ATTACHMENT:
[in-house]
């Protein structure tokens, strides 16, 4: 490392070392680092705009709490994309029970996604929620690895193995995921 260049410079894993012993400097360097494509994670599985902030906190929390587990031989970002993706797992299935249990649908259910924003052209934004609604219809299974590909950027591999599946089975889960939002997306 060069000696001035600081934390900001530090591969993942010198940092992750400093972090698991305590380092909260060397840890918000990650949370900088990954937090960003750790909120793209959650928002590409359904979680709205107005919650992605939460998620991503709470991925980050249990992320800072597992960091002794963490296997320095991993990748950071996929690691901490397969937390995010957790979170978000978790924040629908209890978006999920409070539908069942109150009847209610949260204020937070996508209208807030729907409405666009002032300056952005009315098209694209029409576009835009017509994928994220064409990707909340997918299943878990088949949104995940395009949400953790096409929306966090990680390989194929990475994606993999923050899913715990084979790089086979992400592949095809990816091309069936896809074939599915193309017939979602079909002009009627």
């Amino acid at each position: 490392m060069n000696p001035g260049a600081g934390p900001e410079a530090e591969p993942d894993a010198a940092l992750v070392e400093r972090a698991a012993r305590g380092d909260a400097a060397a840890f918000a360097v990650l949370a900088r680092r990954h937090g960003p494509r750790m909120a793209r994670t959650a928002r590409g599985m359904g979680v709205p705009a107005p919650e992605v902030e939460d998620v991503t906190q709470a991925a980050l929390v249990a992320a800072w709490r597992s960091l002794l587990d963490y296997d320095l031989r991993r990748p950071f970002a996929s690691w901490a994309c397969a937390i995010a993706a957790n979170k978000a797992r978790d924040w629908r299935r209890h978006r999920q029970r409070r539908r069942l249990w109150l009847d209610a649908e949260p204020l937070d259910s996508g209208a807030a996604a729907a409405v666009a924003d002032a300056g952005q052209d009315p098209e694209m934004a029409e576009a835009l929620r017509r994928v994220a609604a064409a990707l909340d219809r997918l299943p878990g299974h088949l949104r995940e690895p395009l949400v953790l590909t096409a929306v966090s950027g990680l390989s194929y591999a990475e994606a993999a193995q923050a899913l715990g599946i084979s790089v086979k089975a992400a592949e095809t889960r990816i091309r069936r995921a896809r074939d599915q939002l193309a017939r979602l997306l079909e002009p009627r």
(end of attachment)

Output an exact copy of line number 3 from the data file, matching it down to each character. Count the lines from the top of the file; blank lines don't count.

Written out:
């Amino acid at each position: 490392m060069n000696p001035g260049a600081g934390p900001e410079a530090e591969p993942d894993a010198a940092l992750v070392e400093r972090a698991a012993r305590g380092d909260a400097a060397a840890f918000a360097v990650l949370a900088r680092r990954h937090g960003p494509r750790m909120a793209r994670t959650a928002r590409g599985m359904g979680v709205p705009a107005p919650e992605v902030e939460d998620v991503t906190q709470a991925a980050l929390v249990a992320a800072w709490r597992s960091l002794l587990d963490y296997d320095l031989r991993r990748p950071f970002a996929s690691w901490a994309c397969a937390i995010a993706a957790n979170k978000a797992r978790d924040w629908r299935r209890h978006r999920q029970r409070r539908r069942l249990w109150l009847d209610a649908e949260p204020l937070d259910s996508g209208a807030a996604a729907a409405v666009a924003d002032a300056g952005q052209d009315p098209e694209m934004a029409e576009a835009l929620r017509r994928v994220a609604a064409a990707l909340d219809r997918l299943p878990g299974h088949l949104r995940e690895p395009l949400v953790l590909t096409a929306v966090s950027g990680l390989s194929y591999a990475e994606a993999a193995q923050a899913l715990g599946i084979s790089v086979k089975a992400a592949e095809t889960r990816i091309r069936r995921a896809r074939d599915q939002l193309a017939r979602l997306l079909e002009p009627r």